• Education and the Autodidact (p. 328)
  • Slope and Thrust (p. 331)
  • The Variants of Petit-Bourgeois Taste (p. 339)
  • The Declining Petite Bourgeoisie (p. 346)
  • The Executant Petite Bourgeoisie (p. 351)
  • The New Petite Bourgeoisie (p. 354)
  • From Duty to the Fun Ethic (p. 365)
  • 7 The Choice of the Necessary (p. 372)
  • The Taste for Necessity and the Principle of Conformity (p. 374)
  • The Effects of Domination (p. 386)
  • 8 Culture and Politics (p. 397)
  • Selective Democracy (p. 399)
  • Status and Competence (p. 405)
  • The Right to Speak (p. 411)
  • Personal Opinion (p. 414)
  • The Modes of Production of Opinion (p. 417)
  • Dispossession and Misappropriation (p. 426)
  • Moral Order and Political Order (p. 432)
  • Class Habitus and Political Opinions (p. 437)
  • Supply and Demand (p. 440)
  • The Political Space (p. 451)
  • The Specific Effect of Trajectory (p. 453)
  • Political Language (p. 459)
  • Conclusion: Classes and Classifications (p. 466)
  • Embodied Social Structures (p. 467)
  • Knowledge without Concepts (p. 470)
  • Advantageous Attributions (p. 475)
  • The Classification Struggle (p. 479)
  • The Reality of Representation and the Representation of Reality (p. 482)
  • Postscript: Towards a 'Vulgar' Critique of 'Pure' Critiques (p. 485)
  • Disgust at the 'Facile' (p. 486)
  • The 'Taste of Reflection' and the 'Taste of Sense' (p. 488)
  • A Denied Social Relationship (p. 491)
  • Parerga and Paralipomena (p. 494)
  • The Pleasure of the Text (p. 498)
  • Appendices (p. 503)
  • 1 Some Reflections on the Method (p. 503)
  • 2 Complementary Sources (p. 519)
  • 3 Statistical Data (p. 525)
  • 4 Associations: A Parlour Game (p. 546)
  • Notes (p. 561)
  • Credits (p. 605)
  • Index (p. 607)
  • Tables
  • 1 Class preferences for singers and music (p. 15)
  • 2 Aesthetic disposition, by education capital (p. 36)
  • 3 Aesthetic disposition, by class and education (p. 37)
  • 4 Knowledge of composers and musical works, by education and class of origin (p. 64)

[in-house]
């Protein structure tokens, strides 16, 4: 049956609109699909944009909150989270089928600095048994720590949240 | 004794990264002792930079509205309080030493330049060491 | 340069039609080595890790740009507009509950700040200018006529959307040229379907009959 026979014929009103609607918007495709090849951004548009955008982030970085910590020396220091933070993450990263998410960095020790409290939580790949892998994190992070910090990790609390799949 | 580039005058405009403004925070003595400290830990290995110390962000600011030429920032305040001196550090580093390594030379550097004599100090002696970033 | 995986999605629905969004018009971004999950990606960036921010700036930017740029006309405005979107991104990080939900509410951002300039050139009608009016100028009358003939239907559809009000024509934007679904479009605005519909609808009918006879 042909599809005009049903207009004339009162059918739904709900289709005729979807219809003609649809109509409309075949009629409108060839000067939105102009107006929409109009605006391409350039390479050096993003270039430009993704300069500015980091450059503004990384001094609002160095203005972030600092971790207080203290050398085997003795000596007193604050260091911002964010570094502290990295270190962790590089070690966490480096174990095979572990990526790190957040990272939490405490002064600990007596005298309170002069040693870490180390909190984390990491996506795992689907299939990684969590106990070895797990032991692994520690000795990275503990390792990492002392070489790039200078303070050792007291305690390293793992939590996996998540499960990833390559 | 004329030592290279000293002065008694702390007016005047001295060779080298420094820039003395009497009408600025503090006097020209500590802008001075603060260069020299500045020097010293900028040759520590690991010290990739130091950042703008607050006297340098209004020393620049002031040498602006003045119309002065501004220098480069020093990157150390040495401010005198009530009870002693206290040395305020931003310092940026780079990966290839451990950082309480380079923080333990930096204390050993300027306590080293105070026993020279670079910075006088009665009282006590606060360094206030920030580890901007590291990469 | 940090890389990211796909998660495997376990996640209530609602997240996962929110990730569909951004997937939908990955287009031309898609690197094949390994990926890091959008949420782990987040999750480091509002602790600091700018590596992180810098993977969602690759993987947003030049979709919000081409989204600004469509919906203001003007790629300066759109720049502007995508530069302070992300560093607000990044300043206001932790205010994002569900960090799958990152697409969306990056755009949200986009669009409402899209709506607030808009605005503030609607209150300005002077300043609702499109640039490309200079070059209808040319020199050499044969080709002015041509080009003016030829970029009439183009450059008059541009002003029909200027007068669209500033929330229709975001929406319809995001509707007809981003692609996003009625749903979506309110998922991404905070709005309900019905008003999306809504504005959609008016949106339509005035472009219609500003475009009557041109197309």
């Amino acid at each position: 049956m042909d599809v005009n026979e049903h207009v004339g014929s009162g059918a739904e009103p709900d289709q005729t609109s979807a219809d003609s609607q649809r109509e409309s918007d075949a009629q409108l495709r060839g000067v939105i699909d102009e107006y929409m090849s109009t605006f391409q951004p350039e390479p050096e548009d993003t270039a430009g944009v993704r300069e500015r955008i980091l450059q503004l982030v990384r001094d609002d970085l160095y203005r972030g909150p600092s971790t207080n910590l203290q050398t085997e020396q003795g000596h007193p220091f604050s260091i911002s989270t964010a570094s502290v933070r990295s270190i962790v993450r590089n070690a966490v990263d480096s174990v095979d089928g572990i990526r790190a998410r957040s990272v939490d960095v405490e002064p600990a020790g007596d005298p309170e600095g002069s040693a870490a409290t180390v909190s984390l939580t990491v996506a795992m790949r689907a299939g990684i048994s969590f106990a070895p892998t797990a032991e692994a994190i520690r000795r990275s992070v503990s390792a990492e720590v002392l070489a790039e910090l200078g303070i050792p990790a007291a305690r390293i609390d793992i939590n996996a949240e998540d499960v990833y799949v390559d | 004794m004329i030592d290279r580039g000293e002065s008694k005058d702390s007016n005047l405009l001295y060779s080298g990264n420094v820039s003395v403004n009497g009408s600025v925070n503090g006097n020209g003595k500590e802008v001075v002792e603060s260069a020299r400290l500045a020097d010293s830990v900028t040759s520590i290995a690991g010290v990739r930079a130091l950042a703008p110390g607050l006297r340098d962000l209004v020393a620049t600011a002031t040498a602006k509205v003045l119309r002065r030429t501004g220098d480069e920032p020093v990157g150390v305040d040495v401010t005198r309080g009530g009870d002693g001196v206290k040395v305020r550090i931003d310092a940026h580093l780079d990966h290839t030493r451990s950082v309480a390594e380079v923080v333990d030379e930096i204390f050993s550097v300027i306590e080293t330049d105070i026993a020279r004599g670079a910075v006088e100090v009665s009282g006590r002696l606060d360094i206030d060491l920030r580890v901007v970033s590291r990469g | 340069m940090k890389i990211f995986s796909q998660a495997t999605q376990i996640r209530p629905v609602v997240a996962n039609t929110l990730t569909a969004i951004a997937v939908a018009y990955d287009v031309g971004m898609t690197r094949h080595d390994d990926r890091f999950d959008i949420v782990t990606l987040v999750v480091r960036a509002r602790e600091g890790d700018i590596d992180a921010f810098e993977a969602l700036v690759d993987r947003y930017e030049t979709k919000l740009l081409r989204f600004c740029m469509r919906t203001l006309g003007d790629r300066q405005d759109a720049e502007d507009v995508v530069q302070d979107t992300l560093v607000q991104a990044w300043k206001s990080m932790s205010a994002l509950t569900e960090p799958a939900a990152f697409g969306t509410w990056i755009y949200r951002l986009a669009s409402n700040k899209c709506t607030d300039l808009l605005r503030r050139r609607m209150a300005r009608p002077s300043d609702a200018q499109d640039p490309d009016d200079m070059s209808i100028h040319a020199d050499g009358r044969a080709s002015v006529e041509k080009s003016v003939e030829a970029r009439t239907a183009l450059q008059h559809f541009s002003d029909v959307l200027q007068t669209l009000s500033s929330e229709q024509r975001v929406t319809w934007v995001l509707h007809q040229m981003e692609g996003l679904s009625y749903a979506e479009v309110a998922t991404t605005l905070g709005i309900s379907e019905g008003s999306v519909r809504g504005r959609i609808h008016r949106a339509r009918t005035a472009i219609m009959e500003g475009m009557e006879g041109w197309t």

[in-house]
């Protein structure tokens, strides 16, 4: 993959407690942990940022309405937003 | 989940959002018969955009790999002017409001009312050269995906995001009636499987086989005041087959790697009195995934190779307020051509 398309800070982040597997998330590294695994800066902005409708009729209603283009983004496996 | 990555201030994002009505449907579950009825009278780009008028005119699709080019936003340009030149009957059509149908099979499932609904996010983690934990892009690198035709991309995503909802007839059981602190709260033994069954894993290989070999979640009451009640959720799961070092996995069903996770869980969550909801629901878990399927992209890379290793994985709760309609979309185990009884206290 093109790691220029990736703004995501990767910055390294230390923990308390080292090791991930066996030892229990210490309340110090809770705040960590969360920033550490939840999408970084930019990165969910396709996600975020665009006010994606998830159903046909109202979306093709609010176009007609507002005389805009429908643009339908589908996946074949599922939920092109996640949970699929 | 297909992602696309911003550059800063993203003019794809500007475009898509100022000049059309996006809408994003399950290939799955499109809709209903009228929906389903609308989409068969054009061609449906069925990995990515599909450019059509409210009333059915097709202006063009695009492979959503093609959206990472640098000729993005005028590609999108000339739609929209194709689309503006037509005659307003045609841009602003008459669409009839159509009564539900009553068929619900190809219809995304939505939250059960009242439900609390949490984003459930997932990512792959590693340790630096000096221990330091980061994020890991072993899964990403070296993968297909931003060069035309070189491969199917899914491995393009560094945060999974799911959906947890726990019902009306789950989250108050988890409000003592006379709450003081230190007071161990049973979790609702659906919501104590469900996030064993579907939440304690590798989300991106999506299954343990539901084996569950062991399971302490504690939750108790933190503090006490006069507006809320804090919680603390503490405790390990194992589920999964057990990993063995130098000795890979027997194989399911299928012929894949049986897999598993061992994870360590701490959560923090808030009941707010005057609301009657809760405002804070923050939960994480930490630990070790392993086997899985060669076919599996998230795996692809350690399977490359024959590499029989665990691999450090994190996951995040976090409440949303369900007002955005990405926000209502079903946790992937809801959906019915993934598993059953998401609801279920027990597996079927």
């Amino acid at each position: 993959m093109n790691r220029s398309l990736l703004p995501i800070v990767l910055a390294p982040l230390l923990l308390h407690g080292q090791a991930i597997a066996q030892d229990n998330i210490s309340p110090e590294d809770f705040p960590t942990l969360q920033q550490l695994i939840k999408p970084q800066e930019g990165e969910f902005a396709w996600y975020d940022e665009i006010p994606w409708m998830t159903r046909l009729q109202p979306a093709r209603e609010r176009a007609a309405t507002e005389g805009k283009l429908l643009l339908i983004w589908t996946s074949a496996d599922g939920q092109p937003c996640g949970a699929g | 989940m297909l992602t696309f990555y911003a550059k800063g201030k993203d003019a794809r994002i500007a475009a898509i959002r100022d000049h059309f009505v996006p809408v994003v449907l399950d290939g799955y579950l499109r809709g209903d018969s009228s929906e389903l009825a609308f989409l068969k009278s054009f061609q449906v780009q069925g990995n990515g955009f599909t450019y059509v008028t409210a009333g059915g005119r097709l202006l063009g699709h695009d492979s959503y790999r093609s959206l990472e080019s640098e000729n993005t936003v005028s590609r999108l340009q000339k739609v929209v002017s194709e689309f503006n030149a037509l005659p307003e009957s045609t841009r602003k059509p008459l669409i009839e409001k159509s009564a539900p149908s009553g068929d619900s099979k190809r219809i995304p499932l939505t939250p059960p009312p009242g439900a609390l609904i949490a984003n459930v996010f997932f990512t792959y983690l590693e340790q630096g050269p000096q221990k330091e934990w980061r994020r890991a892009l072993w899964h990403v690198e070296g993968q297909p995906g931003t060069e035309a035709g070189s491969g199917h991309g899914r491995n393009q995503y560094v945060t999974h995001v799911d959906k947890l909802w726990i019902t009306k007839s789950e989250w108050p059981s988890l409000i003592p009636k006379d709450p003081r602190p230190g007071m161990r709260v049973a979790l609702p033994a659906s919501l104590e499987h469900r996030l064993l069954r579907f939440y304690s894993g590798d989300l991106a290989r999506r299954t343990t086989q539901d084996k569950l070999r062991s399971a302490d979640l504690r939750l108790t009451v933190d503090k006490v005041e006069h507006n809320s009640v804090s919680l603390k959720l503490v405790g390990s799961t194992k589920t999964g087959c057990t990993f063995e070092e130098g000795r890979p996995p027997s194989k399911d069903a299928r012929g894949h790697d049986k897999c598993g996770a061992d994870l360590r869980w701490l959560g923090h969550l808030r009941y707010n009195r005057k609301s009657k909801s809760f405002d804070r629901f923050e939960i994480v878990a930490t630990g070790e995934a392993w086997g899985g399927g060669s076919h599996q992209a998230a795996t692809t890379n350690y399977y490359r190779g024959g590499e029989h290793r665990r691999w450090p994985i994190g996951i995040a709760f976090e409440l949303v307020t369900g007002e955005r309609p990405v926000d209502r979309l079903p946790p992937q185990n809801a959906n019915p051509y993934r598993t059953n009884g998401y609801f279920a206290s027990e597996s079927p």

• 5 Furniture purchases in the dominant class, by education and social origin (p. 78)
  • 6 Some indicators of economic capital in different fractions of the dominant class, 1966 (p. 117)
  • 7 Some indicators of cultural practice in different fractions of the dominant class, 1966 (p. 118)
  • 8 Types of books preferred by different fractions of the dominant class, 1966 (p. 119)
  • 9 Social origin of members of the dominant class, by class fraction, 1970 (p. 121)
  • 10 Rate of employment of women aged 25-34, by education, 1962 and 1968 (p. 134)
  • 11 Changes in morphology and asset structure of the class fractions, 1954-1975 (p. 136)
  • 12 Changes in morphology and asset structure of the class fractions, 1954-1968 (p. 138)
  • 13 Morphological changes within the dominant class, 1954-1975 (p. 140)
  • 14 Morphological changes within the middle class, 1954-1975 (p. 140)
  • 15 Changes in class morphology and use of educational system, 1954-1968 (p. 158)
  • 16 Annual household expenditures on food: skilled manual workers, foremen and clerical workers, 1972 (p. 181)
  • 17 Yearly spending by teachers, professionals and industrial and commercial employers, 1972 (p. 184)

Author notes provided by Syndetics

Pierre Bourdieu is Professor of Sociology at the College de France, Paris

Other editions of this work

No cover image available Distinction : by Bourdieu, Pierre, ©1984
No cover image available Distinction : by Bourdieu, Pierre, ©2010
No cover image available Distinction : by Bourdieu, Pierre, ©1984